Huisman & Innovation
Huisman is constantly working on new solutions and systems which we believe add value to the market’s existing technologies. These innovations are implemented into many of our products. As we have extensive operational experience with a wide variety of heavy construction equipment, we are able to use the best solutions for new products and projects.
Our drive is to have our solutions and service levels become the new industry standard and keep challenging our environment to take innovation, quality and safety to the next level. 3D Printing, the development of a Fiber Rope System for Ultra Deepwater Applications, the Huisman Innovation Tower (HIT) and Wind Turbine Shuttle (WTS) are a few examples of our step changing technical solutions.
Wind Turbine Shuttle
To improve the efficiency of offshore wind turbine installation, we developed the Wind Turbine Shuttle: a dynamically positioned, fast sailing (14 knots) SWATH - Small Water Plane Area Twin Hull - type installation vessel which can carry and install two wind turbines in one piece.
Metal and ceramic 3D printing processes are becoming increasingly popular, while these processes are most commonly used to produce polymer objects. Since 2015, Huisman has devoted R&D efforts to investigate benefits of Wire & Arc Additive Manufacturing (WAAM), a specific subtype of metal 3D printing which is highly similar to conventional welding. Amongst other components, crane hooks are of particular interest because of the increased control over the production process.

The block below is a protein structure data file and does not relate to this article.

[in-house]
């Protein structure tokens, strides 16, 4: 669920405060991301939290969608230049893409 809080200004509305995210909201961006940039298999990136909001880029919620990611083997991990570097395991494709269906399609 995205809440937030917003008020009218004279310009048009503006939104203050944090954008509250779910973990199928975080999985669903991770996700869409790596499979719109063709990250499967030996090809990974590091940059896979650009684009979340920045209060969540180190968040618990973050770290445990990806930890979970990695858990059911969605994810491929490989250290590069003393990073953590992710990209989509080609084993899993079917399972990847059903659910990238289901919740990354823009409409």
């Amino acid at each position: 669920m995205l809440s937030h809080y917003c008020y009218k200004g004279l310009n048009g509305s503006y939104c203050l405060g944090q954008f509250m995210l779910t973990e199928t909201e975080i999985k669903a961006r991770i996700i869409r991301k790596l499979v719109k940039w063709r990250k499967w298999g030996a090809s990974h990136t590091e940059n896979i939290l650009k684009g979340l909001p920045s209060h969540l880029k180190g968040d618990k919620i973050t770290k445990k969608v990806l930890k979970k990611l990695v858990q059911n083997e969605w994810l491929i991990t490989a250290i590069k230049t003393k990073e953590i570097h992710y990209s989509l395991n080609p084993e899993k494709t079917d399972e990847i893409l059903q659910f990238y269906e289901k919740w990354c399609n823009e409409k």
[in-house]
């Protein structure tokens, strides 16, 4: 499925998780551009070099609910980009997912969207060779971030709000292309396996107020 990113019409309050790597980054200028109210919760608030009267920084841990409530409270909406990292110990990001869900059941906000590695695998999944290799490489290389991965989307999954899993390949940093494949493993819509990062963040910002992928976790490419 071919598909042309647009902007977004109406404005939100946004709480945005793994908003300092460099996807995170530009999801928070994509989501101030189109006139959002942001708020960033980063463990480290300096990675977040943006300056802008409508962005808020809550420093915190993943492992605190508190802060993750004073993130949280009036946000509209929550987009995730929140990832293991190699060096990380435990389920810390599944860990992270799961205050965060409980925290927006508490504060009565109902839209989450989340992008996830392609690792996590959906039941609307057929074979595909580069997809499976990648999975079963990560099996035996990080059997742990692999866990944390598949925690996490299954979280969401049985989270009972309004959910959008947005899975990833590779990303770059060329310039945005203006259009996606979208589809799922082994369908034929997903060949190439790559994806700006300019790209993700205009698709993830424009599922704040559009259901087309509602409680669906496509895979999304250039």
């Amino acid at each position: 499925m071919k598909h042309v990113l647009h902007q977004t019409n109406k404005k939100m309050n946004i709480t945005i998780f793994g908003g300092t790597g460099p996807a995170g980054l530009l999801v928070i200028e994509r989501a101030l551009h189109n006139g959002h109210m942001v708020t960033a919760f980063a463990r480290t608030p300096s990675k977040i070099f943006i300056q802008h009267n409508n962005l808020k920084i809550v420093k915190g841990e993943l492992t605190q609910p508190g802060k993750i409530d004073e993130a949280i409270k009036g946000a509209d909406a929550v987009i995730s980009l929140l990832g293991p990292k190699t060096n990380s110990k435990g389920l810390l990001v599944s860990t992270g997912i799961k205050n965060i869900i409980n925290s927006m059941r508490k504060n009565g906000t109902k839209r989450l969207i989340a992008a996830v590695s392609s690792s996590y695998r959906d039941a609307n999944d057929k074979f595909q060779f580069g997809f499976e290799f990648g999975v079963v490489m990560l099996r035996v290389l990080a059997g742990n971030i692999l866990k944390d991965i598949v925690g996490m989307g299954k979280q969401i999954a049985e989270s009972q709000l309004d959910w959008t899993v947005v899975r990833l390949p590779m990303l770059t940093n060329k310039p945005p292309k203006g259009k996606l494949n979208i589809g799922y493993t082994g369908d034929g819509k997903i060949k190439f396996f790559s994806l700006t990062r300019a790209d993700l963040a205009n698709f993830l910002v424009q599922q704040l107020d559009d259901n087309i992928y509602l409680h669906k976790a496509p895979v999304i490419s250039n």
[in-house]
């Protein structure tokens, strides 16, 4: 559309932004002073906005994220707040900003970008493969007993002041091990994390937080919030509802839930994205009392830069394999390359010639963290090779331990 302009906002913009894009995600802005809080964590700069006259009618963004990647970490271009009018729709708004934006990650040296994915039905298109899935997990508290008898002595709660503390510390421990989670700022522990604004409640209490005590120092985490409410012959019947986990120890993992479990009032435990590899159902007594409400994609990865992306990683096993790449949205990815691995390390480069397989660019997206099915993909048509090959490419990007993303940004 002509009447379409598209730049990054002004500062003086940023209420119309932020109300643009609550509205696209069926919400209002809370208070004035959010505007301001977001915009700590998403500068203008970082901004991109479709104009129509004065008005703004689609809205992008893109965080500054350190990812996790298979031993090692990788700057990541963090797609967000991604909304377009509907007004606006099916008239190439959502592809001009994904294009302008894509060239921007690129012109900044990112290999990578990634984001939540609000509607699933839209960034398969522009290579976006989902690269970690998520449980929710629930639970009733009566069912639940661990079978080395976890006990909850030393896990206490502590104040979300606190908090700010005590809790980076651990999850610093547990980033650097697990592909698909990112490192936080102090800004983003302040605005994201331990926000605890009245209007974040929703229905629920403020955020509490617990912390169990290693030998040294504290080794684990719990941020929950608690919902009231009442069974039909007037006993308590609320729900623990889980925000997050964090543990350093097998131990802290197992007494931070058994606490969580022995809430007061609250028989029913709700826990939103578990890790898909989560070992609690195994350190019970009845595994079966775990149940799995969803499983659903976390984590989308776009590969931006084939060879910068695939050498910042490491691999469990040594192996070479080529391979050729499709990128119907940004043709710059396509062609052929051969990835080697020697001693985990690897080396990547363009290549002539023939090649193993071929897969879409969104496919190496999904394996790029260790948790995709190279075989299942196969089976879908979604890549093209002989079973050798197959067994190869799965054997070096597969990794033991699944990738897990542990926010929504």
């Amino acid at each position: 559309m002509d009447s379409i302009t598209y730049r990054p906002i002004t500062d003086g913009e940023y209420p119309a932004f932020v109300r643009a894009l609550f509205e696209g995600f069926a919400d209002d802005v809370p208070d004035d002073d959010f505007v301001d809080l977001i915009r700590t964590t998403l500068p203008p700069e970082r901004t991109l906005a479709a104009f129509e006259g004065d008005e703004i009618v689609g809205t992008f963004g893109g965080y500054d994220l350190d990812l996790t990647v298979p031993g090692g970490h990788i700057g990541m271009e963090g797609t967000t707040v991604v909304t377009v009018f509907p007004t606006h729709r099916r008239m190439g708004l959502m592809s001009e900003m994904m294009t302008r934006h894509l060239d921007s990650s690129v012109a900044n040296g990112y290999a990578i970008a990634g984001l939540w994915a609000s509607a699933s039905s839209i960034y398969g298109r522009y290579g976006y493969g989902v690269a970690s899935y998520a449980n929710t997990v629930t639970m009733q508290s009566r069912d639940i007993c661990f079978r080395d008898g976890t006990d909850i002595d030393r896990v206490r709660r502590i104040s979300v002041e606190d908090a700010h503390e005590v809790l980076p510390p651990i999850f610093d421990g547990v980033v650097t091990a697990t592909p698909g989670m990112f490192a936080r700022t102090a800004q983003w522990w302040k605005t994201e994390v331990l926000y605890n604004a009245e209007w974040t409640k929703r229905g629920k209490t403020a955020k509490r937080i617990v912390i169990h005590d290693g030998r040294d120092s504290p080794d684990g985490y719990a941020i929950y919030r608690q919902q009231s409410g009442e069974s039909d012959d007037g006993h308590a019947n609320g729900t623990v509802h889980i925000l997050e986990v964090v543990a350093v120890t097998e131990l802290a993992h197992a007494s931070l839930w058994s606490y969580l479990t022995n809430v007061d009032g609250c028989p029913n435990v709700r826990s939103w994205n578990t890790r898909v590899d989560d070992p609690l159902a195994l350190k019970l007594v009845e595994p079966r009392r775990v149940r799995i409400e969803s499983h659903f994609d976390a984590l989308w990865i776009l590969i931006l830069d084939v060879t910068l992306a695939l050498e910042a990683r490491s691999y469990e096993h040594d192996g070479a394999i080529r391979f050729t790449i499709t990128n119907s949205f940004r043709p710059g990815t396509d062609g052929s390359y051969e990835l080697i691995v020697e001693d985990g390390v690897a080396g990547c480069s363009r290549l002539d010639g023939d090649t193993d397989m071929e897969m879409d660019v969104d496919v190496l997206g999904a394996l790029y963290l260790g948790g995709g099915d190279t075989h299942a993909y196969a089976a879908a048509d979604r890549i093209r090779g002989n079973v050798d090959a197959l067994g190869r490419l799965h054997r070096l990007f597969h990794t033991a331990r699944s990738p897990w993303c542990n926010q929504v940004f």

Fiber Rope System
Huisman recently developed a revolutionary system for the application of fiber rope in subsea deployment crane applications. The system includes a Hybrid Fiber Rope System which combines the advantages of fiber rope with subsea deployment, while the heave compensation is done with traditional steel wire rope systems.
Huisman Innovation Tower (HIT)
The Huisman Innovation Tower (HIT) is a 90m high test drill tower, capable of handling 55 m (180 ft) stands and 46 m (150 ft) riser and with the ability to simulate dynamical vessel movements. The HIT is located at the Huisman Schiedam quayside and is used, among others, for demonstration and testing purposes.